The 400 meter hurdles in Monaco was a fine race. Winning that race, in a PB, her first at the distance in two years, is Eilidh Doyle, who is one of a handful of athletes who will be battling for not only the final, but a possible medal in Rio. Such is the quality of the 400 meter hurdles in 2016, that 54 seconds or below will required, I believe, to make the final in Rio in less than one month. Here is Alex Mill’s piece on this remarkable athlete.
We are often left clinging onto those amazing Olympic memories, as the games disappear into the distance for another four years. Many complain about why it has to be ‘oh so long’ between each games that we learn of great athletic stories. As we get to within a month of the culmination of another quadrennial cycle, however, we are reminded of the importance of this period to an athlete’s development.
In Great Britain, there can be few greater examples of this transition than that of Eilidh Doyle. Only seventh in her semi-final at London 2012, Doyle (nee Child) is now in the form of her life, and sits on the cusp of Olympic glory. After three years of gradual development that has seen her reach two world championship finals and claim European and Commonwealth medals, Doyle has stepped it up a notch in 2016.
Competing in the stunning setting of the Monaco Diamond League, this weekend, the Scot cruised her way to a new personal best of 54.09 and another DL victory, looking a class above the rest of a field that included multiple world championship medalists. Gliding over the hurdles, Doyle let her rival, Cassandra Tate, running in lane 7, take the lead for the first 200m, as she gradually gained on her American opponent. By the time they came into the curve Doyle was clearly ahead and pulling away for a victory that now means she leads the DL standings.
So comfortable was her lead, that Doyle could even afford to stumble over the final hurdle and still win by half a second, a situation she probably would have deemed unimaginable in previous seasons. Speaking on her PB post race she said: “Thank god! I’ve been dying for one, my PB is from 2013 and everyone keeps reminding me of that so I’m just delighted to get one, but it wasn’t a great race for me, it was a bit messy.”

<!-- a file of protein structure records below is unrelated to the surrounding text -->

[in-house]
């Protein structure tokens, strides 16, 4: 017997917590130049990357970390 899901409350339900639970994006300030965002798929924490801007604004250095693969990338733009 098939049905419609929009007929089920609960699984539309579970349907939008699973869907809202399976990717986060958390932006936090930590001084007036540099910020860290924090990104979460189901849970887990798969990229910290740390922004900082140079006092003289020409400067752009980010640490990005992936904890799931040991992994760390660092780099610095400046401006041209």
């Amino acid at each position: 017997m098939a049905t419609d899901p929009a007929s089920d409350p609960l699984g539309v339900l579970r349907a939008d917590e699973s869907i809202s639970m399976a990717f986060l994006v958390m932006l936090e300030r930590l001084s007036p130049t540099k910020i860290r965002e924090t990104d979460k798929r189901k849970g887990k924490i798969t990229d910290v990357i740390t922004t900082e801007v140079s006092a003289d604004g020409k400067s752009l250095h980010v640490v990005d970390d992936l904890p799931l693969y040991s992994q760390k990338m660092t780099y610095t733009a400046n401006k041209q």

Though her previous PB may have been from 2013, the season in which she finished 5th at the world championships, Doyle is a different athlete to the one she was back then. Having never previously broken the top 3 at a DL until May 2016, the Scot kicked off her season with a surprise victory at the Doha DL and has continued to fly ever since, with her lowest performance of this season being a narrow third place finish in Rome.
It is a situation that she says has given her a lot of belief going into each race: “I’m confident, I wouldn’t say I go in expecting to win, but I do look at the start lists and think I’m just as good as anybody. In previous years I’ve probably looked and gone ‘oh, she’s in it’ or ‘she’s really good’ and they’re all excellent athletes but I see myself being on par with them now.”
Such is the degree to which the athlete’s mentality has altered, she was quick to point out the flaws in her most recent performance: “The fact that I can win that and not run a great race has given me a bit of confidence going into Rio. Hopefully I’ll run sub-54 when I get it right, that’s the plan.”
While the momentum from her performances this season offer one explanation for her progression, rather than put her development down to one single factor, Doyle believes her improvements in 2016 are due to a variety of elements: “It was just little things; I’ve stayed healthy, injury-free which is a big thing, I’ve been doing a bit more track sessions, I’ve had my husband down living with me and so I’ve not been travelling up and down to Scotland, so I think just a little bit of everything.”
Despite all her recent success, Doyle is refusing to talk of medals just yet: “I don’t think about medals I just think about running and executing my race.”
“If I run like that, I need to not afford to make those mistakes. Come Rio the girls won’t let me make mistakes, so I need to iron out a few errors. Hopefully, I can do that at London Anniversary Games next week, and get to the line safely in Rio. Then, if I’m in the final, I’d like to be competing for a medal.”
Nevertheless, as she heads into a potentially incredible second Olympic experience, Doyle knows just how much things have changed since she ran at her first: “I just feel like a totally different person, a totally different athlete and I’m in a much better position. It’s just great to have an Olympics and be in good shape and ready to compete and so I’m just really thankful that I’m healthy and injury free!”